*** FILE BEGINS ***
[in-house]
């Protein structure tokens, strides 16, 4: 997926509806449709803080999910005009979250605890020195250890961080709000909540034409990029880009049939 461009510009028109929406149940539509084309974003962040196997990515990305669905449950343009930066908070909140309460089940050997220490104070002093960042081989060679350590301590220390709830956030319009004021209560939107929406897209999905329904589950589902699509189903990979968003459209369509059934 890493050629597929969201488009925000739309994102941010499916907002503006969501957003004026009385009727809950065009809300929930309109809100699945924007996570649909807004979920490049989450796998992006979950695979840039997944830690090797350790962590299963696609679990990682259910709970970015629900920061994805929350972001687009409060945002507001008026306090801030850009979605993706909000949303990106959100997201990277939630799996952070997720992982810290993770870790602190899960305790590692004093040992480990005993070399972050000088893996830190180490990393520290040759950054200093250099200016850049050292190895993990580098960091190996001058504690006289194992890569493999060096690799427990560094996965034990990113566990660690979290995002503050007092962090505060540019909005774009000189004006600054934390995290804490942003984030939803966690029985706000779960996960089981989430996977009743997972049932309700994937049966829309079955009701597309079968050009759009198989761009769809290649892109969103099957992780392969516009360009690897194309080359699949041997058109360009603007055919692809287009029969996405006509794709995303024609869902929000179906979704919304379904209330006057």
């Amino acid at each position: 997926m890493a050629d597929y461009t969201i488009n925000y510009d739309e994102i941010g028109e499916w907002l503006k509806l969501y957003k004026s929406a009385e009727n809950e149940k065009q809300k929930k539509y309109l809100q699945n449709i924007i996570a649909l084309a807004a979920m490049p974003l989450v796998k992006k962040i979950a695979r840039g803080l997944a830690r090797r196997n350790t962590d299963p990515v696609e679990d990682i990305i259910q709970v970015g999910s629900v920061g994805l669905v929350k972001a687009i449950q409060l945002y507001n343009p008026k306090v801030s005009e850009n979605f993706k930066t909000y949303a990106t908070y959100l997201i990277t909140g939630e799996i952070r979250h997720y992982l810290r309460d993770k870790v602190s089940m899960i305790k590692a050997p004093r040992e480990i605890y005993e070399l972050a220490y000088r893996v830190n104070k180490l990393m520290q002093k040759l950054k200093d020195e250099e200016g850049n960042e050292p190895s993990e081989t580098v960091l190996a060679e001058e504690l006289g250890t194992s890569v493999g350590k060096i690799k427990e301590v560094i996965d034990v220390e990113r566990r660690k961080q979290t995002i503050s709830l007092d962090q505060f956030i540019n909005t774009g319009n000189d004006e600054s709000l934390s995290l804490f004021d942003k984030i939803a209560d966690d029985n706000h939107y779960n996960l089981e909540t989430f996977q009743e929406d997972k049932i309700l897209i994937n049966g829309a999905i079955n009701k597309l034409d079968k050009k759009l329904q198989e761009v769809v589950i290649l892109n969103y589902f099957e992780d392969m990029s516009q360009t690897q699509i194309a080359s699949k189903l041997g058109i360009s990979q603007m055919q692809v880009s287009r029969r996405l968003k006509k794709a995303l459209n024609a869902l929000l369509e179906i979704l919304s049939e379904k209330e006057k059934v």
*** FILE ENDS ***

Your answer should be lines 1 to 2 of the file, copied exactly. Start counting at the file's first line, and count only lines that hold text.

[in-house]
């Protein structure tokens, strides 16, 4: 997926509806449709803080999910005009979250605890020195250890961080709000909540034409990029880009049939 461009510009028109929406149940539509084309974003962040196997990515990305669905449950343009930066908070909140309460089940050997220490104070002093960042081989060679350590301590220390709830956030319009004021209560939107929406897209999905329904589950589902699509189903990979968003459209369509059934 890493050629597929969201488009925000739309994102941010499916907002503006969501957003004026009385009727809950065009809300929930309109809100699945924007996570649909807004979920490049989450796998992006979950695979840039997944830690090797350790962590299963696609679990990682259910709970970015629900920061994805929350972001687009409060945002507001008026306090801030850009979605993706909000949303990106959100997201990277939630799996952070997720992982810290993770870790602190899960305790590692004093040992480990005993070399972050000088893996830190180490990393520290040759950054200093250099200016850049050292190895993990580098960091190996001058504690006289194992890569493999060096690799427990560094996965034990990113566990660690979290995002503050007092962090505060540019909005774009000189004006600054934390995290804490942003984030939803966690029985706000779960996960089981989430996977009743997972049932309700994937049966829309079955009701597309079968050009759009198989761009769809290649892109969103099957992780392969516009360009690897194309080359699949041997058109360009603007055919692809287009029969996405006509794709995303024609869902929000179906979704919304379904209330006057």